Despite all of the challenges of living and working during a pandemic, the Indiana Department of Transportation completed a record $2.08-billion investment in more than 1,400 capital construction projects on Indiana's state highway system last year.

The editors of ENR are proud to name INDoT ENR Midwest's Owner of the Year.

In addition to proper planning and funding of large capital projects, INDoT was nimble enough to take advantage of downtime in 2020. Traffic impacts from COVID-19 allowed it to rephase approximately 20 state highway construction projects. The most significant rephasing involved a project to replace about 75 miles of pavement and 28 bridge decks on Interstate 70 in Indianapolis. INDoT authorized Milestone Construction to close all lanes in the construction in one direction at a time to complete the work faster. This rephasing reduced the project completion time by three months and saved taxpayers approximately $3.5 million.

Last year, INDoT reconstructed or rehabilitated 750 bridges and replaced approximately 700 miles of pavement on the state highway system. It made a $462-million investment in 560 local road, bridge, sidewalk and trail projects.

2020 saw the launch of a  20-year capital construction plan to add 1,000 truck parking spaces and reconstruction welcome centers along Indiana interstates. The plan invests an estimated $15 million per year to modernize facilities and more than double INDOT-owned truck parking spaces. The first reconstructed facility, the $4-million Pigeon Creek welcome center, opened on Interstate 69 in Steuben County, Ind., in October.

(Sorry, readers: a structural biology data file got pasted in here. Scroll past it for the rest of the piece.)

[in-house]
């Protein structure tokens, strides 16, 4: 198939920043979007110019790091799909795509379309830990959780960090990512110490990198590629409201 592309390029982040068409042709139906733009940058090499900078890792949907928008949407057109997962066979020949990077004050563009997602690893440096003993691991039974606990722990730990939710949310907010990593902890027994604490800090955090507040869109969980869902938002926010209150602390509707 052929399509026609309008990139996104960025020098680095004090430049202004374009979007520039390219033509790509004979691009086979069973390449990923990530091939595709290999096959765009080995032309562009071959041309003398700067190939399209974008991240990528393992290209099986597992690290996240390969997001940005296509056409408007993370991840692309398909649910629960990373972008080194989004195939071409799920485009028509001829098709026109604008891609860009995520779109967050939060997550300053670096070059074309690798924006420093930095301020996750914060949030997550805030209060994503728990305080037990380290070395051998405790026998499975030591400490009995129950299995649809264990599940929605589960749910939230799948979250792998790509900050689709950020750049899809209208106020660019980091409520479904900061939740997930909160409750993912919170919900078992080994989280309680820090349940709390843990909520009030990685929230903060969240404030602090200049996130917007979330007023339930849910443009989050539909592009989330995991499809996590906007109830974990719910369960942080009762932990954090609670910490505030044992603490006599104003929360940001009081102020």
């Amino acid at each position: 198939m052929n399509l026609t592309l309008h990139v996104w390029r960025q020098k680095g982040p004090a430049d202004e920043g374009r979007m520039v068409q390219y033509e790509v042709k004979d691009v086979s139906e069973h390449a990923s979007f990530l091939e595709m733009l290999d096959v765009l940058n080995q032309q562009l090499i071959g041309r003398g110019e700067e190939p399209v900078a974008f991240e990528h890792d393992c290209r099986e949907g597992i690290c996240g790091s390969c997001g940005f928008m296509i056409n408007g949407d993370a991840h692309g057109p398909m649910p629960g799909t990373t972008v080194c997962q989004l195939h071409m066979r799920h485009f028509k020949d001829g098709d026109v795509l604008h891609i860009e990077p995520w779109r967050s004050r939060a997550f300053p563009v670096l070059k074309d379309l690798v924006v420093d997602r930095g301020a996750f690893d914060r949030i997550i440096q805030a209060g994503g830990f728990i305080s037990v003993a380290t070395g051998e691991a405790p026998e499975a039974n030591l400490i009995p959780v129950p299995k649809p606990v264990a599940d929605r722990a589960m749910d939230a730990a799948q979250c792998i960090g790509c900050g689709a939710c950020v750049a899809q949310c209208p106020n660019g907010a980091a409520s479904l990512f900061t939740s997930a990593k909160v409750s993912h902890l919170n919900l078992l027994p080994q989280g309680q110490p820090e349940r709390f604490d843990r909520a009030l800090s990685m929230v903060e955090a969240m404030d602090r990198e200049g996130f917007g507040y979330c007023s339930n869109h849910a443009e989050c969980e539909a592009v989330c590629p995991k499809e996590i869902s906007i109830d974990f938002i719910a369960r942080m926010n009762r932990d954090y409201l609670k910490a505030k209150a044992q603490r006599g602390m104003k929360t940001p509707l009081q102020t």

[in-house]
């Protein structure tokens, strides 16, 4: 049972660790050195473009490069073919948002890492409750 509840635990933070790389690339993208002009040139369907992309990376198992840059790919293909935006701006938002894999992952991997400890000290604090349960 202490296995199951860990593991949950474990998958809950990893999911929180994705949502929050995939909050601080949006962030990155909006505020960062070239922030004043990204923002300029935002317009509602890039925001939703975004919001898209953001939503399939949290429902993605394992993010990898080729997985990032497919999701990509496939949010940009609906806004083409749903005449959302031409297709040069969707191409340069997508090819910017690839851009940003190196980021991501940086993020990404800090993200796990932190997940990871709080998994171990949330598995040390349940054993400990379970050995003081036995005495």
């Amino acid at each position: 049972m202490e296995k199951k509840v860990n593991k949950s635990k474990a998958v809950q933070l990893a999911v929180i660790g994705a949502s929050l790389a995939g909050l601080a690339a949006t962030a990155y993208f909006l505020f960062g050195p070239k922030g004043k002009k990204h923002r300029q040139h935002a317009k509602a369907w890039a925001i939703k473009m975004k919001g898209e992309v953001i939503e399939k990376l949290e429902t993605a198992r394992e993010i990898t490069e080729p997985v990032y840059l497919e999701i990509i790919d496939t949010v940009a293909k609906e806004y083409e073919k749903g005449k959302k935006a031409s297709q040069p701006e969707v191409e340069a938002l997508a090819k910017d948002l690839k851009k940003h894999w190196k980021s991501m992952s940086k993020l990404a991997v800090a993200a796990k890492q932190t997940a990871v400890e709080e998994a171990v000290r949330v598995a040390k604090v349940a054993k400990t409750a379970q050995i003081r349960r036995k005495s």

The I-69 Finish Line is in its final stage ahead of completion. It is the longest interstate extension project currently under construction in the nation. I-69 Finish Line is the sixth and final section of the Interstate 69 connection between Evansville and Indianapolis. The project upgrades the existing State Road 37 to interstate standards from Martinsville to Indianapolis. The project eliminates more than 200 at-grade crossings and driveways, constructs or rehabilitates over 70 bridges, builds 35 miles of new local access road connections and adds 10 new interchanges. The I-69 extension is the realization of 75 years of studies and discussion about an improved, multi-lane highway connecting southwest Indiana. The route is expected to generate a $4.1-billion economic impact in 20 years. When work is completed, I-69 will run continuously from the Canadian border at Port Sarnia, Mich., to Evansville, Ind., with Indiana an important piece of the planned national corridor.

INDoT's second major project last year was the I-65/I-70 North Split Reconstruction. The project reconstructs the I-65 and I-70 interchange in downtown Indianapolis. As one of the most heavily traveled interchanges in Indiana, many structures have exceeded their service life after nearly 50 years in operation. The approximated $383 million project replaces 32 aging bridges and 27 miles of pavement. Comprised of four sections — the south leg, west leg, east leg, and interchange — this design-build project replaces all pavement, reconfigures the busy downtown interchange into three levels, eliminates two ramp movements, replaces numerous bridge structures, installs a new drainage system, improves local streets, and provides new aesthetic and landscape features.

Read the March issue of ENR Midwest for a full story on how INDoT met the challenges of 2020 and turned a bad situation into one that allowed the agency to thrive and even save money for taxpayers.